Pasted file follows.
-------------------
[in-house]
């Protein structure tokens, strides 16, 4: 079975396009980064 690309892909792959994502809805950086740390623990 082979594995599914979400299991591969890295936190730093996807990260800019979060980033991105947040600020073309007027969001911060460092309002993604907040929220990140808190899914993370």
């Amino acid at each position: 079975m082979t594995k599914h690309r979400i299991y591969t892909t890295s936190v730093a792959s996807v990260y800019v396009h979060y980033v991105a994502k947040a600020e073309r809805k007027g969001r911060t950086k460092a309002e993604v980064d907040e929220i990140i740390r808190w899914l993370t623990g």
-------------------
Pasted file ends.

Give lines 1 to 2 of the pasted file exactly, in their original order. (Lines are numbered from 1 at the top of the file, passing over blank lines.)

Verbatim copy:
[in-house]
């Protein structure tokens, strides 16, 4: 079975396009980064 690309892909792959994502809805950086740390623990 082979594995599914979400299991591969890295936190730093996807990260800019979060980033991105947040600020073309007027969001911060460092309002993604907040929220990140808190899914993370």